59. Huang, Y.; Kang, W.; Zhang, X.; Zhou, Y.; Weisheng, Z.W. Magnetic skyrmion-based synaptic devices. Nanotechnology 2017, 28, 08LT02. [Google Scholar] [CrossRef]
  60. Li, S.; Kang, W.; Huang, Y.; Zhang, X.; Zhou, Y.; Zhao, W. Magnetic skyrmion- based artificial neuron device. Nanotechnology 2017, 28, 31LT01. [Google Scholar] [CrossRef]
  61. Pyatakov, A.; Sechin, D.; Sergeev, A.; Nikolaev, A.; Nikolaeva, E.; Logginov, A.; Zvezdin, A. Magnetically switched electric polarity of domain walls in iron garnet films. Europhys. Lett. 2011, 93, 17001. [Google Scholar] [CrossRef]
  62. Geprägs, S. Magnetoelectric Interactions in Multiferroic Thin Films and Composites. Ph.D. Thesis, Technical University of Munich, Munich, Germany, 2011. [Google Scholar]
  63. Chen, J.; Bai, Y.; Nie, C.; Zhao, S. Strong magnetoelectric effect of Bi4Ti3O12/Bi5Ti3FeO15 composite films. J. Alloys Compd. 2016, 663, 480–486. [Google Scholar] [CrossRef]
  64. Golovenchits, E.; Sanina, V. Magnetic and Magnetoelectric Dynamics in RMn2O5 (R = Gd and Eu) in Magnetoelectric Interaction Phenomena; Springer: Dordrecht, The Netherlands, 2004. [Google Scholar]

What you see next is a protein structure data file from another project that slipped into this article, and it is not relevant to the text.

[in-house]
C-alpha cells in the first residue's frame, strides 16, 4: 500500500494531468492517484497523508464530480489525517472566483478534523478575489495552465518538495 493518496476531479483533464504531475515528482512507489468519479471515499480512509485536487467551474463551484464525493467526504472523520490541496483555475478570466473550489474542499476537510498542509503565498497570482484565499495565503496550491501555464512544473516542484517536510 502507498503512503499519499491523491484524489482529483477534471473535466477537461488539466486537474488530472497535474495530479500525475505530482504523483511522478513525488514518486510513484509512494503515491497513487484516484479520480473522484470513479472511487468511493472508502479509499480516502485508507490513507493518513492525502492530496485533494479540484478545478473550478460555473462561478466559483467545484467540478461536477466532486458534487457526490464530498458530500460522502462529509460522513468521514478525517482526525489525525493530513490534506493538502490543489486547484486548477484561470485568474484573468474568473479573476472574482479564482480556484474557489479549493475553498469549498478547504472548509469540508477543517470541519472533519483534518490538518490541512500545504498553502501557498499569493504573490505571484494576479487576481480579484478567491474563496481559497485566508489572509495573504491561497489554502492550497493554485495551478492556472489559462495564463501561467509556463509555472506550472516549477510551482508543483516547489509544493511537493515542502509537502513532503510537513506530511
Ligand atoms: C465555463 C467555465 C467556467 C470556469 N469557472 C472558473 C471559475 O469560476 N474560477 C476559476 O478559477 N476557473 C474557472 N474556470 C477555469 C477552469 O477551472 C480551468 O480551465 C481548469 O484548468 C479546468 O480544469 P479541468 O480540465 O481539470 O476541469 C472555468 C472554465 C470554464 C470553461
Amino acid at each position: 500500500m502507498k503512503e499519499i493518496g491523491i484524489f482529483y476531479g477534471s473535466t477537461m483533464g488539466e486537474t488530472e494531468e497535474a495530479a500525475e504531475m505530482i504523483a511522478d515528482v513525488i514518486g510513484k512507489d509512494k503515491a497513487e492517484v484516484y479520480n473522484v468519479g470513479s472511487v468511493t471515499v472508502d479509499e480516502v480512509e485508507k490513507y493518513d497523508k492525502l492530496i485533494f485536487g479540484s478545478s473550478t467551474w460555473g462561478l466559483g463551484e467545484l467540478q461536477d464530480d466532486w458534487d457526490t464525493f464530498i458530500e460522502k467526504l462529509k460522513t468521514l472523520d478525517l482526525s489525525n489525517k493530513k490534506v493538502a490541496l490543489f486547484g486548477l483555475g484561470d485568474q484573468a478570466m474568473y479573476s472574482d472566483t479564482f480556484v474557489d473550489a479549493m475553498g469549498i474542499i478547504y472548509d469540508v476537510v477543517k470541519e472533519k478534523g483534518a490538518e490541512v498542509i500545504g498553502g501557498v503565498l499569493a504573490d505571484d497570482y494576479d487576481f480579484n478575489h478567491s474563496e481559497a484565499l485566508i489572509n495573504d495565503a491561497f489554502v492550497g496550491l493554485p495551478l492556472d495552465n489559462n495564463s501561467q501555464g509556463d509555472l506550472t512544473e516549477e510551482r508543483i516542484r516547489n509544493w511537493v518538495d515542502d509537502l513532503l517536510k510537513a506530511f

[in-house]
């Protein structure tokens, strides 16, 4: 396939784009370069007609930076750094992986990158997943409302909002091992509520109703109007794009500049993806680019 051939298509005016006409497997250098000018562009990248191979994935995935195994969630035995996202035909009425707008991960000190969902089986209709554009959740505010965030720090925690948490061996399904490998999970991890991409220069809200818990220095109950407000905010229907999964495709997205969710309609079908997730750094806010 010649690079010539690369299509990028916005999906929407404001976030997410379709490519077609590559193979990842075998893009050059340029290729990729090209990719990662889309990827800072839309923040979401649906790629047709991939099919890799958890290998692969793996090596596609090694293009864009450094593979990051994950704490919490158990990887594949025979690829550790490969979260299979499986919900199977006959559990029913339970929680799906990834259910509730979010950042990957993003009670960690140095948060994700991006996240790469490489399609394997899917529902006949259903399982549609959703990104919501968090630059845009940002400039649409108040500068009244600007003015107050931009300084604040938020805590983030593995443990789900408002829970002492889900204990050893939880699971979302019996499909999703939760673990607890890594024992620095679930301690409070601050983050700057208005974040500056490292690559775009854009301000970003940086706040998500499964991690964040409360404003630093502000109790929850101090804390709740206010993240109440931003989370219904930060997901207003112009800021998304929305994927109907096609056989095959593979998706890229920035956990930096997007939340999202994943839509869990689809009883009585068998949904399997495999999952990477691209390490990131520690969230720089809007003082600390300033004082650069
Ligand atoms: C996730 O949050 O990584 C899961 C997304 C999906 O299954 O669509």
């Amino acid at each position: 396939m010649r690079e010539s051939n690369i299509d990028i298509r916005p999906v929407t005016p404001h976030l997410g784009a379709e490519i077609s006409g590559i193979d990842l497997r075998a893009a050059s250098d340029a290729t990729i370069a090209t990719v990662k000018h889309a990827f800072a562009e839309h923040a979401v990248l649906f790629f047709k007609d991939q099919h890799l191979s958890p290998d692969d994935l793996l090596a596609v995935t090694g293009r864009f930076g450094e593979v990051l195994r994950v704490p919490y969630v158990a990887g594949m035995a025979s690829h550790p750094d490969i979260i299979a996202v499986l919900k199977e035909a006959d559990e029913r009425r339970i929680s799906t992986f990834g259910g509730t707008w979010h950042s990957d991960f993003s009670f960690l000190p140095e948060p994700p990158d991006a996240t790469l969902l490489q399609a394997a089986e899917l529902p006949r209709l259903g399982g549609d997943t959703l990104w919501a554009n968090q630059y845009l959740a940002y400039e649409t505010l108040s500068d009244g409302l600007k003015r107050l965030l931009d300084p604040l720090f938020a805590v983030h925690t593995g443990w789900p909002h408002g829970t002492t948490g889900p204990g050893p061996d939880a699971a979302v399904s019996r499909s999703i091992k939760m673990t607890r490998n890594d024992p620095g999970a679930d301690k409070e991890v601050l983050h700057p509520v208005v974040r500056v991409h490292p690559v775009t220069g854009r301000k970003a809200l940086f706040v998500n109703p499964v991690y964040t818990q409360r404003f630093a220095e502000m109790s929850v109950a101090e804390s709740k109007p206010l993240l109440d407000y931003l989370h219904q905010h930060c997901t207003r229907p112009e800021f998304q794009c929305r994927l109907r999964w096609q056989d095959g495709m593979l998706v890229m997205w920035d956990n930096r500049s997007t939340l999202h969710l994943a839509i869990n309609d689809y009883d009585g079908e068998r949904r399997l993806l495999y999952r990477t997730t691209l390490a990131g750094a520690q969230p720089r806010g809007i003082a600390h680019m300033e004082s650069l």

65. Jedrecy, N.; Von Bardeleben, H.J.; Badjeck, V.; Demaille, D.D.; Stanescu, D.; Magnan, H.; Barbier, A. Strong magnetoelectric coupling in multiferroic Co/BaTiO thin films. Phys. Rev. B 2013, 88, 121409. [Google Scholar] [CrossRef]
  66. Laletin, V.M.; Paddubnaya, N. Frequency and field dependence of magnetoelectric interactions in layered ferromagnetic transition metal-piezoelectric lead zirconate titanate. Appl. Phys. Lett. 2005, 87, 222507. [Google Scholar] [CrossRef]
  67. Srinivasan, G.; De Vreugd, C.P.; Bichurin, M.I.; Petrov, V. Magnetoelectric interactions in bilayers of yttrium iron garnet and lead magnesium niobate-lead titanate: Evidence for strong coupling in single crystals and epitaxial films. Appl. Phys. Lett. 2005, 86, 222506. [Google Scholar] [CrossRef]
  68. Srinivasan, G.; Bichurin, M.I.; Mantese, J.V. Ferromagnetic-ferroelectric layered structures: Magnetoelectric interactions and devices. Integr. Ferroelectr. 2005, 71, 45–57. [Google Scholar] [CrossRef]